Washington: Obese workers cost their American employers a whopping USD 73.1 billion annually, a new study has claimed.
"Presenteeism", or being less productive on the job as a result of health problems, makes up the largest share of those costs, found the study carried out by researchers at the DukeUniversity of Singapore.
Collectively, the per capita costs of obesity are as high as USD 16,900 for obese women with a body mass index(BMI) over 40 (roughly 45kg overweight) and USD 15,500 for obese men in the same BMI class, according to the study, published in the Journal of Occupational and Environmental Medicine
Lead researcher Eric Finkelstein, deputy director for health services and systems research at the university, said presenteeism accounted for as much as 56 per cent of the total cost of obesity for women, and 68 per cent for men.
Even among those in the normal weight range, the value of lost productivity due to health problems far exceeded the medical costs, he said.
Finkelstein said: "Much work has already shown the high costs of obesity in medical expenditures and absenteeism, but our findings are the first to measure the incremental costs of presenteeism for obese individuals separately by BMI class and gender among full time employees.
"Given that employers shoulder much of the costs of obesity among employees, these findings point to the need to identify cost-effective strategies that employers can offer to reduce obesity rates and costs for employees and families."
For their study, the researchers analysed three factors such as presenteeism, absence from work and medical expenditures to put a dollar figure on the per capita cost of obesity among full-time US workers.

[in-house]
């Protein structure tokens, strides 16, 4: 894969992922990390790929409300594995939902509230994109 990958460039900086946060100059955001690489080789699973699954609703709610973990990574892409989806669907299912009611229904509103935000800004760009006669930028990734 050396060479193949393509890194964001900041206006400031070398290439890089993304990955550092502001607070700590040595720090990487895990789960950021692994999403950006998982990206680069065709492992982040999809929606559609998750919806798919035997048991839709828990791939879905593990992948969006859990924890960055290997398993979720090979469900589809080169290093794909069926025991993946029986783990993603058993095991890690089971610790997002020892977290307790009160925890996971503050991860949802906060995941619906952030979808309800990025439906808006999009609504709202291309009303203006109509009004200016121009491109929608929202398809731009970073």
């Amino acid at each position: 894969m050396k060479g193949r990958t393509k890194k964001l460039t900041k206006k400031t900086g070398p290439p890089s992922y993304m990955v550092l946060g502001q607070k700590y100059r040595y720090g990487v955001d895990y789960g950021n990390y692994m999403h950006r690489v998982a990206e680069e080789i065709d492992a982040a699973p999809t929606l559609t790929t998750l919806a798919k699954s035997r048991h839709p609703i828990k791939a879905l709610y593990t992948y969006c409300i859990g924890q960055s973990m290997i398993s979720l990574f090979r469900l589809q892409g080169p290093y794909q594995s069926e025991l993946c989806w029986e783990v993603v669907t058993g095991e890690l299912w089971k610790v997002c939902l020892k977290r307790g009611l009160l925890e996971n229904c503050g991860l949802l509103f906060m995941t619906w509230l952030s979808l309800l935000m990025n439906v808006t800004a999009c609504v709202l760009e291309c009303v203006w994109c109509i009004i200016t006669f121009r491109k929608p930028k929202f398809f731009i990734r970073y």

Presenteeism is defined by the loss of productivity of workers due to the delay in arriving office and starting the work late when they are not well.
They estimated the extent to which obesity-related health problems affected absenteeism, work productivity and medical cost by using survey data from the 2006 Medical Expenditure Panel Survey and the 2008 US National Health and Wellness Survey.
They assessed included days of leaves the employees have took due to of their illness and other factors such as delay in arriving office, average frequency of losing concentration, repeating a job, working more slowly than usual and feeling fatigued at work.
When all costs of obesity are combined, individuals with a body mass index greater than 35 -- grades II and III obese -- disproportionately accounted for 61 per cent of the costs, yet they only represented 37 per cent of the obese population.
"The disproportionately high per capita and total cost of grade II and grade III obesity is particularly concerning given that these BMI ranges are the fastest-growing subset of the obese population," said Marco daCosta DiBonaventura of Kantar Health, a co-author of the study.
With a burgeoning obese population in the US, the study has important implications for employers, as they are faced with increasing costs to insure full-time workers.
"Our study provides evidence of yet another cost of obesity," said Finkelstein. "Employers should consider both the medical and productivity costs of obesity when thinking about investments in weight management or other wellness programs."
Meanwhile, the researchers recommended employers to promote healthy foods in the workplace, encourage a culture of wellness to avoid this loss.